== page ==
# Need double checking.

• Mar 26th 2006, 01:57 PM
c_323_h
Need double checking.
Find the exact radian value of $\displaystyle Arccos(\frac{-\sqrt{3}}{2})$

My answers: $\displaystyle \theta = \frac{5\pi}{6} + 2k\pi, \frac{7\pi}{6} + 2k \pi$

is this right?
• Mar 26th 2006, 02:02 PM
ThePerfectHacker
Quote:

Originally Posted by c_323_h
Find the exact radian value of $\displaystyle cos^-1(\frac-{\sqrt3}{2})$

My answers: $\displaystyle \theta = \frac{5\pi}{6} + 2k\pi and \frac{7\pi}{6} + 2k\ pi$

is the right?

Notice that,
$\displaystyle -\frac{\sqrt{3}}{2}$ to get that you need,
$\displaystyle x=\frac{5\pi}{6}$ thus, all the solutions are,
$\displaystyle x=\frac{5\pi}{6}+\pi k,k\in\mathbb{Z}$
• Mar 26th 2006, 02:15 PM
c_323_h
Quote:

Originally Posted by ThePerfectHacker
Notice that,
$\displaystyle -\frac{\sqrt{3}}{2}$ to get that you need,
$\displaystyle x=\frac{5\pi}{6}$ thus, all the solutions are,
$\displaystyle x=\frac{5\pi}{6}+\pi k,k\in\mathbb{Z}$

why pi and not 2pi?
• Mar 26th 2006, 03:40 PM
ThePerfectHacker
Quote:

Originally Posted by c_323_h
why pi and not 2pi?

• Mar 26th 2006, 03:48 PM
topsquark
Quote:

Originally Posted by ThePerfectHacker

ThePerfectHacker, $\displaystyle cos(5 \pi/6 + \pi) = + \sqrt3/2$ so your form for the solution is not correct. :eek:

-Dan
• Mar 26th 2006, 04:20 PM
ThePerfectHacker
Here are the two non-coterminal pairs.
$\displaystyle (\pi-\pi/6)+2\pi k$
$\displaystyle (\pi+\pi/6)+2\pi k$
Which simplifies to,
$\displaystyle -\pi/6+\pi(2k+1)$
$\displaystyle \pi/6+\pi(2k+1)$
Thus, all solutions are,
$\displaystyle \pm\frac{\pi}{6}+\pi k$ where $\displaystyle k\in\{...-5,-3,-1,1,3,5,...\}$
• Mar 26th 2006, 04:43 PM
c_323_h
Quote:

Originally Posted by ThePerfectHacker
Here are the two non-coterminal pairs.
$\displaystyle (\pi-\pi/6)+2\pi k$
$\displaystyle (\pi+\pi/6)+2\pi k$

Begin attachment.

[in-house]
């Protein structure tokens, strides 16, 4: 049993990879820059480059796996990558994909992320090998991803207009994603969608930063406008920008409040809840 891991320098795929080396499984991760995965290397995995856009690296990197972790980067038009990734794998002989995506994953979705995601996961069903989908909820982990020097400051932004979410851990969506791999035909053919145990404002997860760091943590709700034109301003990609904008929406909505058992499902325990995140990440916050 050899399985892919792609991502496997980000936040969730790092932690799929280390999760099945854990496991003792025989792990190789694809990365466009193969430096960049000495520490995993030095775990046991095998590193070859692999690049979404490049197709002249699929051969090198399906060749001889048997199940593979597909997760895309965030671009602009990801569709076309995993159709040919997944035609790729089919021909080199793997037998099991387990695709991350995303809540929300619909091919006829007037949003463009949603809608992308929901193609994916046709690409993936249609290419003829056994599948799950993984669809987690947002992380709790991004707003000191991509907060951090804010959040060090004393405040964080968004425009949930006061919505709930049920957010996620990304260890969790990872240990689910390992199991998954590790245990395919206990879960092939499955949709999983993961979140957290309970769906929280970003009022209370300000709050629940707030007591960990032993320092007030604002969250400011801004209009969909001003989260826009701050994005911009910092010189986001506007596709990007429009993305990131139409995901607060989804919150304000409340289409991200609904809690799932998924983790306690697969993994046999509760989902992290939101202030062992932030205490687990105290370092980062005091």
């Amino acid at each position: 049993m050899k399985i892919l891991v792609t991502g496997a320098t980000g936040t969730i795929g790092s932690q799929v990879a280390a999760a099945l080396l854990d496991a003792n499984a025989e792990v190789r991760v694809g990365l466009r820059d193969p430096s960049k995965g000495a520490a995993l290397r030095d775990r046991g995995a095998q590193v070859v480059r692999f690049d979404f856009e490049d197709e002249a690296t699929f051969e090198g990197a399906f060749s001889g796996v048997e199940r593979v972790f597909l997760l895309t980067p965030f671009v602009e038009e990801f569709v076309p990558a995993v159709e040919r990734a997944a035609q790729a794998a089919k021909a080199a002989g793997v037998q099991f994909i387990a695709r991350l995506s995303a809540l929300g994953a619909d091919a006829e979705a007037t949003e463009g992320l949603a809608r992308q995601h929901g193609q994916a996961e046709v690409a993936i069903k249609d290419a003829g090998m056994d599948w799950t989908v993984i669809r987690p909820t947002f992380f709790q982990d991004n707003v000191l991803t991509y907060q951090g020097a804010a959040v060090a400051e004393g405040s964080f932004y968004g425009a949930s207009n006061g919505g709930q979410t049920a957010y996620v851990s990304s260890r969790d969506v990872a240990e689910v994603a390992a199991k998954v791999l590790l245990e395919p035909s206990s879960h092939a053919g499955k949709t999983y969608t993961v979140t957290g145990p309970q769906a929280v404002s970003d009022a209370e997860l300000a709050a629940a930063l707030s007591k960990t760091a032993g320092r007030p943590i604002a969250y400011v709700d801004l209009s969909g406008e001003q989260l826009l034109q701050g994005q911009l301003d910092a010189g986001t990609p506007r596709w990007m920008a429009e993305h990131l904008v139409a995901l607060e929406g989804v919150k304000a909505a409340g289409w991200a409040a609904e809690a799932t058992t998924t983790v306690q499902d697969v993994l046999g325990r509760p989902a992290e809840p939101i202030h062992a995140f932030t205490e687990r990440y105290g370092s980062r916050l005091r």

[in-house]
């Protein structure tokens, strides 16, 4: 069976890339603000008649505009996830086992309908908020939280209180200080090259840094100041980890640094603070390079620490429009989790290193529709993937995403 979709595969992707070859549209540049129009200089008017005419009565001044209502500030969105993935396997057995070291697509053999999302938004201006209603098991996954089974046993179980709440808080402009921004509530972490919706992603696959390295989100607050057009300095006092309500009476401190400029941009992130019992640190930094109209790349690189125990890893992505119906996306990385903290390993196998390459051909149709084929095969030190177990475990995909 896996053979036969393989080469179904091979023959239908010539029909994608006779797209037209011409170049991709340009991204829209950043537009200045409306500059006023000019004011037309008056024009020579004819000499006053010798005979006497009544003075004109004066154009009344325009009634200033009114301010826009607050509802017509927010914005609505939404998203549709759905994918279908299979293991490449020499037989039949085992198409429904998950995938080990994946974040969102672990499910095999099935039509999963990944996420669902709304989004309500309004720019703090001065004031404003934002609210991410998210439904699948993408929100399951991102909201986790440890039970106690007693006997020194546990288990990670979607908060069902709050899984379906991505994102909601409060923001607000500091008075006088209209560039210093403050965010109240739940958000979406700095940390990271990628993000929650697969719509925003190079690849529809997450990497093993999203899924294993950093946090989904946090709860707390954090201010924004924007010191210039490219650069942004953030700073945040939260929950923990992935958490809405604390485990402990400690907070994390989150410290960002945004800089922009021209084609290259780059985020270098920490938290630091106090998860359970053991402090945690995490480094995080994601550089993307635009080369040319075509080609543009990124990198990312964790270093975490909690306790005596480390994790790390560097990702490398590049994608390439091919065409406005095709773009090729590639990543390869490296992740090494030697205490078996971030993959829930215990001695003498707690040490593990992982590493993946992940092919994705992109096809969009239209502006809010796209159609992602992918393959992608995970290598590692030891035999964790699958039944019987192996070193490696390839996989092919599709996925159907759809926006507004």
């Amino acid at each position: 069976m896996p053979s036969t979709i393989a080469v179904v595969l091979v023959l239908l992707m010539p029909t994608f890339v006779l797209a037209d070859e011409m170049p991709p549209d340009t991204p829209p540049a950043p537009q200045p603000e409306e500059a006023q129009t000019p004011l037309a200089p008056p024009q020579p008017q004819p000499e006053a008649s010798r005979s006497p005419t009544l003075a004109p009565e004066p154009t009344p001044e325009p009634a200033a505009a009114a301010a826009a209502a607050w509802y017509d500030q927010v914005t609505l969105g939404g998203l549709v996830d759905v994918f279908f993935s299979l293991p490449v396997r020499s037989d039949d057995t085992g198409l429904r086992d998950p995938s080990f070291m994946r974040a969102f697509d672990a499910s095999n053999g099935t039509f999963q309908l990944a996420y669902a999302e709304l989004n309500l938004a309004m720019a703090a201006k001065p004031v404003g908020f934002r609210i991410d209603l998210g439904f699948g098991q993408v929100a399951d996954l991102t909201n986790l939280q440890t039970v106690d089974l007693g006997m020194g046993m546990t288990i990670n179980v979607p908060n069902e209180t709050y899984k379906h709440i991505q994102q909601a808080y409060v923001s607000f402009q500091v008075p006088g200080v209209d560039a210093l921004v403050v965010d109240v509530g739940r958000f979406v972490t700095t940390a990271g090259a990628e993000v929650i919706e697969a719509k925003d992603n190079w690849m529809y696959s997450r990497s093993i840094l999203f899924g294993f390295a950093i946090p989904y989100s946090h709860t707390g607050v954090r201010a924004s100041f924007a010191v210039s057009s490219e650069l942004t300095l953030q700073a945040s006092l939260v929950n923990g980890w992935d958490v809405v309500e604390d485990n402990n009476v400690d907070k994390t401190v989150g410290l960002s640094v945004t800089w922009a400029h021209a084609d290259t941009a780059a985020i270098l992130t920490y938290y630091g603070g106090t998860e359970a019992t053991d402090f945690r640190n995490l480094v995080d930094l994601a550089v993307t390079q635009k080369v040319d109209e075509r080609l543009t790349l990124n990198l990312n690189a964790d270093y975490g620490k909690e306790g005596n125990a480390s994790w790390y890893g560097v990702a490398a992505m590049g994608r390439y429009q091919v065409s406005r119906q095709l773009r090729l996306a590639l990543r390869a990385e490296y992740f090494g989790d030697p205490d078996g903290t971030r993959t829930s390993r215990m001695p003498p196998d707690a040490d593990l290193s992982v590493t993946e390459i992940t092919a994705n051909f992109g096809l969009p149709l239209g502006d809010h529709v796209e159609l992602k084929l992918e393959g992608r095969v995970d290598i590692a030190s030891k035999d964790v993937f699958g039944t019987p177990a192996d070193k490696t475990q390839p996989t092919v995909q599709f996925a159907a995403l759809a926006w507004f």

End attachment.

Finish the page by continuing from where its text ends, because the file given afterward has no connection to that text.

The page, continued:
Which simplifies to,
$\displaystyle -\pi/6+\pi(2k+1)$
$\displaystyle \pi/6+\pi(2k+1)$
Thus, all solutions are,
$\displaystyle \pm\frac{\pi}{6}+\pi k$ where $\displaystyle k\in\{...-5,-3,-1,1,3,5,...\}$

what does $\displaystyle \in$ mean in layman's terms?
• Mar 26th 2006, 05:58 PM
ThePerfectHacker
Quote:

Originally Posted by c_323_h
what does $\displaystyle \in$ mean in layman's terms?

It means "element of"

That means $\displaystyle k$ must be one of the "elements" of that set.
• Mar 26th 2006, 06:05 PM
c_323_h
wait a second. the range of arccos is $\displaystyle [0,\pi]$ since it is the inverse of cos. This means that arccos is only negative in II. so the only answer would be $\displaystyle \frac{5\pi}{6}$. is my reasoning correct? i was just thinking about the graph of arccos.
• Mar 27th 2006, 03:57 AM
topsquark
Quote:

Originally Posted by c_323_h
wait a second. the range of arccos is $\displaystyle [0,\pi]$ since it is the inverse of cos. This means that arccos is only negative in II. so the only answer would be $\displaystyle \frac{5\pi}{6}$. is my reasoning correct? i was just thinking about the graph of arccos.

Technically you are correct here. However, in all cases that I have seen, when you are asked to solve this kind of equation the solution set is assumed to be over the whole real line, not just the range given by arccos.

-Dan